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Associated Press
Midland police, fire and sheriffs respond to an accident where a trailer carrying wounded veterans in a parade was struck by a train in Midland, Texas, on Thursday.

4 dead, 17 hurt when train hits Texas vets parade

DALLAS – A freight train slammed into a parade float carrying wounded veterans on Thursday, killing four people and injuring 17 others as the float drove through a West Texas railroad crossing on its way to an honorary banquet, authorities said.

The eastbound train was sounding its horn before it hit the float around 4:40 p.m. in Midland, Union Pacific spokesman Tom Lange said. A preliminary investigation indicates the crossing gate and lights were working at the time, Lange said, though he didn’t know if the train crew saw the float approaching.

Two people died at the scene of the crash, while two others died at Midland Memorial Hospital, City of Midland spokesman Ryan Stout said. Seven of those injured are in critical condition, while the 10 others are in stable condition, he said.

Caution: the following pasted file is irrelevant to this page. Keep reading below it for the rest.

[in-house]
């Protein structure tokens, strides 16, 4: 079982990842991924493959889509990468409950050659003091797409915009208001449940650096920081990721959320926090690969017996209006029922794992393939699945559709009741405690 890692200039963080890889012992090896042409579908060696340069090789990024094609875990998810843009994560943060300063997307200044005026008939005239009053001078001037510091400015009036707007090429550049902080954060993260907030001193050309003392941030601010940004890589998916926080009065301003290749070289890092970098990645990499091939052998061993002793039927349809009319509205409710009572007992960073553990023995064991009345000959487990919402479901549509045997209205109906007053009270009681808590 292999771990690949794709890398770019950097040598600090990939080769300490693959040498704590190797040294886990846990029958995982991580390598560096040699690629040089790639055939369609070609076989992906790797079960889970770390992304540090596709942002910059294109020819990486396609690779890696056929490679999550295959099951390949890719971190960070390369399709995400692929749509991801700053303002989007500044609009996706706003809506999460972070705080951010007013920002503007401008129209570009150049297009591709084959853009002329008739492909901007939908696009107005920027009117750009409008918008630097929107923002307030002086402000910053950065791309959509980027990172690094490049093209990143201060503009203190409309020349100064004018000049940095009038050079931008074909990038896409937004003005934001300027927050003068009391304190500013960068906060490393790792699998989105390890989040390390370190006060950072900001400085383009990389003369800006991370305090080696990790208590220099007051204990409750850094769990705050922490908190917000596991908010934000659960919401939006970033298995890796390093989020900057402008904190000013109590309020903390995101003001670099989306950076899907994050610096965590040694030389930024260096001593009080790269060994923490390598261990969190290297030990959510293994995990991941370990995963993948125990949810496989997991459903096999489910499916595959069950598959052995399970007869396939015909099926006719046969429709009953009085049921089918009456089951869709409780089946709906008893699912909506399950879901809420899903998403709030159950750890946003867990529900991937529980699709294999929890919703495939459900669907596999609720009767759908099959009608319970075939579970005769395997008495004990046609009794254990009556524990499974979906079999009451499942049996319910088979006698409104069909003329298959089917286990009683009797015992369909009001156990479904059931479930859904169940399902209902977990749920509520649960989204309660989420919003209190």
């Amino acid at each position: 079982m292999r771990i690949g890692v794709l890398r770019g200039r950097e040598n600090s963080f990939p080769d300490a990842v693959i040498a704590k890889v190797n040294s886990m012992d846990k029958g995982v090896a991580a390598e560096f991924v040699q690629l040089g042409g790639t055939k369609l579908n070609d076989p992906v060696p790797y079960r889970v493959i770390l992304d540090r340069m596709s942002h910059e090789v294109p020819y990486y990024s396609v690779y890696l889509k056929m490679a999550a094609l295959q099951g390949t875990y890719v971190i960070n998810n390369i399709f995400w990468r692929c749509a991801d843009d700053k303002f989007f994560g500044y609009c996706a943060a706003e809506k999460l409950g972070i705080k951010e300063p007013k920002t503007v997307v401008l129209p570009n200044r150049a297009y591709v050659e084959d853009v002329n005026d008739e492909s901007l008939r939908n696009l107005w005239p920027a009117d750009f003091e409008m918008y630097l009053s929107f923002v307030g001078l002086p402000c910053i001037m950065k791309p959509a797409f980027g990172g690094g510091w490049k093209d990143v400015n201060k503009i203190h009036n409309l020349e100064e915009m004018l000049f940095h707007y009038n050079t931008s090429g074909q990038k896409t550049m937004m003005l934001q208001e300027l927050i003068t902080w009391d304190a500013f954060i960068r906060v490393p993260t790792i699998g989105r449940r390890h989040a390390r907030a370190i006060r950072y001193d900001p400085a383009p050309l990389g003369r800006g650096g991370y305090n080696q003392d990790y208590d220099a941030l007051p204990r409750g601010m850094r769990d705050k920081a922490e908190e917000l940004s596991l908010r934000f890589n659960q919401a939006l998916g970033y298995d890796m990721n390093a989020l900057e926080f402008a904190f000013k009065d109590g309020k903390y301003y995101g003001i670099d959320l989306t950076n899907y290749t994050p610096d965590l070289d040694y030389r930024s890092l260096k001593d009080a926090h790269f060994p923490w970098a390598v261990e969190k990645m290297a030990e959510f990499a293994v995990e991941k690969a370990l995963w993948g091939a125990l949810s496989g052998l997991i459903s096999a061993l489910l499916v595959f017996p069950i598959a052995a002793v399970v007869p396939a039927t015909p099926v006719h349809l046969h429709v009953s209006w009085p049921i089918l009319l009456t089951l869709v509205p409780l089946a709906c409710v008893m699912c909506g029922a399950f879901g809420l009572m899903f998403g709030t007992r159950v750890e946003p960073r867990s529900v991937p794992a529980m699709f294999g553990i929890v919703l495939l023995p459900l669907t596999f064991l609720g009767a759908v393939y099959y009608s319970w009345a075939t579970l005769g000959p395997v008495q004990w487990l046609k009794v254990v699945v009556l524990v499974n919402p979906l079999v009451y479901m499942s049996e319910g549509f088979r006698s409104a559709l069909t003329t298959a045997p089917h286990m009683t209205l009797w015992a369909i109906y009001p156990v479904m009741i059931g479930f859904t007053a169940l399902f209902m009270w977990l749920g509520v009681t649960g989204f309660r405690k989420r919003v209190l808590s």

“There is going to be a very thorough investigation,” Lange said. “It’s obviously a very tragic incident.”

Photos of the float taken during the parade show about two dozen people seated in chairs set up on the back of a flatbed tractor-trailer decorated with American flags and signs identifying each veteran. A banner across the truck’s front bumper reads, “Heroes on Board.”

The float was among two flat-bed trucks carrying veterans and their spouses, police said. The first truck safely crossed the railroad tracks, but the second truck’s trailer was hit by the train. Police said some of the people on the second trailer were able to evacuate before the crash.

The parade was to end at a “Hunt for Heroes” banquet honoring the veterans. The wounded service members were then going to be treated to a deer-hunting trip this weekend. The events have been canceled.

Lange said Union Pacific is offering help to the community and victims’ families, as well as peer-to-peer counseling for the train crew, who did not sustain any injuries.

“It’s pretty traumatic for them,” he said.

The National Transportation Safety Board also is investigating, NTSB spokesman Peter Knudson said.

Midland is about 320 miles west of Dallas.

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Associated Press writer James Beltran contributed to this report from Dallas.

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